Like most concepts in modern digital marketing, brand ambassadors have a history going back to mid-20th-century media and beyond. In fact, brand ambassadors go clear back to ancient history if you believe #10 on the list of Roman gladiator facts: “the most successful fighters even endorsed products just like the top athletes of today.”

We’re more familiar with the celebrity brand ambassador. This isn’t just a one-shot TV spot deal. Celebrity brand ambassadors sign up for long contracts and act as a spokesperson for the brand for many new advertisements. The celebrity has to have a full career outside the brand advertising work, however, so “Flo,” the character actor in Progressive Insurance commercials, doesn’t count so much. Karlie Kloss, the face of L’Oreal cosmetics, does count. The cosmetics industry as a whole goes in big for influencer marketing.

We also see a lower pay grade of brand-friendly celebrities who happen to be voices of expertise in particular industries. Emeril Lagasse, a celebrity chef, has launched everything from spice brands to his own air fryer line. Domestic homemaker Martha Stewart has her own branded line of products at Macy’s. Even shock-jock political commentator Alex Jones has a store with survivalist products he endorses on the air. You can threaten to eat your neighbors and still sell products, that’s the American way!

But let’s dig a little deeper: What about non-celebrity brand ambassadors? We have a few instances of those too, and they’re typically the company founders themselves. For example, James Dyson has taken time out of his busy life to helm a vacuum cleaner company, based on technology he invented himself. The difference here is that, instead of having a big shot actor where it’s obvious that he is getting paid to say nice things about your brand, a non-celebrity brand ambassador is a common person like the rest of us.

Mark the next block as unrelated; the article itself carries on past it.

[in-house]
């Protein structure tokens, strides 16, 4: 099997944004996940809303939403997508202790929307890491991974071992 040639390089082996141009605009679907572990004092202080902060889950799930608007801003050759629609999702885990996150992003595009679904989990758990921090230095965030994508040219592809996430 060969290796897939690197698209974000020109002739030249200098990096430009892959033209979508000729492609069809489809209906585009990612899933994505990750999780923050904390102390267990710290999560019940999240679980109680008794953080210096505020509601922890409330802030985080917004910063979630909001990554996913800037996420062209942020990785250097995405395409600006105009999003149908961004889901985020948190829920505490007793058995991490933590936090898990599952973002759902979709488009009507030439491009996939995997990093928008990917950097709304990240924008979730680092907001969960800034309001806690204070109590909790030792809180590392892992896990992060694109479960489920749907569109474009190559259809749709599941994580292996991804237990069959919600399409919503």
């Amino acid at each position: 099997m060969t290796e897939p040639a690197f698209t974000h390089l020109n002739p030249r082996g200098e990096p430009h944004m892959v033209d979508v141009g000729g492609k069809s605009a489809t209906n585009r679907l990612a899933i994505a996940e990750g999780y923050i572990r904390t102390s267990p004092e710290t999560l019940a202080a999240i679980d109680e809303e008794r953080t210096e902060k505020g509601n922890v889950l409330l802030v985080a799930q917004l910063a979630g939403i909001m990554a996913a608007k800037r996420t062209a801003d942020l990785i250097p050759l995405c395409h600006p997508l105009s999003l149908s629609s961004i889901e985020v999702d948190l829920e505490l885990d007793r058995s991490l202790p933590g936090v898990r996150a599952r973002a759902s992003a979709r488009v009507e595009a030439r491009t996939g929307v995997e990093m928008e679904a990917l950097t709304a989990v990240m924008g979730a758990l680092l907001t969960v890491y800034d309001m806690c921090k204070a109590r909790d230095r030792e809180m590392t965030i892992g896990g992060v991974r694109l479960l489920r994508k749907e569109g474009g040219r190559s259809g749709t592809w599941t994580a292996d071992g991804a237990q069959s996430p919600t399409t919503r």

Big corporations use non-celebrity ambassadors too. They just call them something else. Microsoft has a longstanding rank of employees it calls “evangelists,” peer-level social media influencers who comment on Twitter and Reddit and publish blog posts on Forbes, attempting to cajole hardcore geeks into the Microsoft way. Most tech companies, including Apple and Google, have more than a few advocates and ambassadors who market on a grassroots level.

 

What About Student Ambassadors?

Which brings us to the student ambassador, who acts exactly like a peer to the students whom your higher education institution would hope to enroll. Student ambassadors work for a college, university, school, or institute, in a role that is far extended from traditional marketing. They serve an educational role for their campus on social media, act as a student liaison for the school, and participate at organized events associated with the school.